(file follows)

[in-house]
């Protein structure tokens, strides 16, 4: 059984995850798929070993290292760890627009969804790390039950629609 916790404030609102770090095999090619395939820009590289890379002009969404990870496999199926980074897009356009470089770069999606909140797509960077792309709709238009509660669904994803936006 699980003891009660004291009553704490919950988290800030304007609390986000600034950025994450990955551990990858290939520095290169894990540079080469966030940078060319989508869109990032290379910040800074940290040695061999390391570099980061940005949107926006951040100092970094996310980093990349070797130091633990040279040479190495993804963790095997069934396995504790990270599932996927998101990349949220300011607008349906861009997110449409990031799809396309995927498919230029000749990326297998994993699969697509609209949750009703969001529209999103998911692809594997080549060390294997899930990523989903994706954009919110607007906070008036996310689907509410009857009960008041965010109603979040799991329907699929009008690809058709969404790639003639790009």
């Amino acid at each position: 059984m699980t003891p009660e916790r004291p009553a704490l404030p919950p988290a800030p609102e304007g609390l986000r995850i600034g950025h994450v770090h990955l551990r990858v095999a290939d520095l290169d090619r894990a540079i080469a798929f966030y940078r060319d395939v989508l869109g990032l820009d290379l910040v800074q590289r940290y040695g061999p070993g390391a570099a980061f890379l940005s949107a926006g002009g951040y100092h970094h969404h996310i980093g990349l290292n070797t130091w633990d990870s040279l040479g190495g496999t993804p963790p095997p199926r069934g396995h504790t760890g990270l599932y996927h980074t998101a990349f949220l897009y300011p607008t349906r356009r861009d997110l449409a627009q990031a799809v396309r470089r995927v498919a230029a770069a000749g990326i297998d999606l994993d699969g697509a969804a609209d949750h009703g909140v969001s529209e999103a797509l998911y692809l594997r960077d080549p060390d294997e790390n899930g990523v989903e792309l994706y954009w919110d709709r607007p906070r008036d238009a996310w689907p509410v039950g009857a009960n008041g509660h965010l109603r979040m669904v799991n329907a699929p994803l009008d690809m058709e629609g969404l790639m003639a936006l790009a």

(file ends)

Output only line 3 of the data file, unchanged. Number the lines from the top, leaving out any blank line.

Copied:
């Amino acid at each position: 059984m699980t003891p009660e916790r004291p009553a704490l404030p919950p988290a800030p609102e304007g609390l986000r995850i600034g950025h994450v770090h990955l551990r990858v095999a290939d520095l290169d090619r894990a540079i080469a798929f966030y940078r060319d395939v989508l869109g990032l820009d290379l910040v800074q590289r940290y040695g061999p070993g390391a570099a980061f890379l940005s949107a926006g002009g951040y100092h970094h969404h996310i980093g990349l290292n070797t130091w633990d990870s040279l040479g190495g496999t993804p963790p095997p199926r069934g396995h504790t760890g990270l599932y996927h980074t998101a990349f949220l897009y300011p607008t349906r356009r861009d997110l449409a627009q990031a799809v396309r470089r995927v498919a230029a770069a000749g990326i297998d999606l994993d699969g697509a969804a609209d949750h009703g909140v969001s529209e999103a797509l998911y692809l594997r960077d080549p060390d294997e790390n899930g990523v989903e792309l994706y954009w919110d709709r607007p906070r008036d238009a996310w689907p509410v039950g009857a009960n008041g509660h965010l109603r979040m669904v799991n329907a699929p994803l009008d690809m058709e629609g969404l790639m003639a936006l790009a």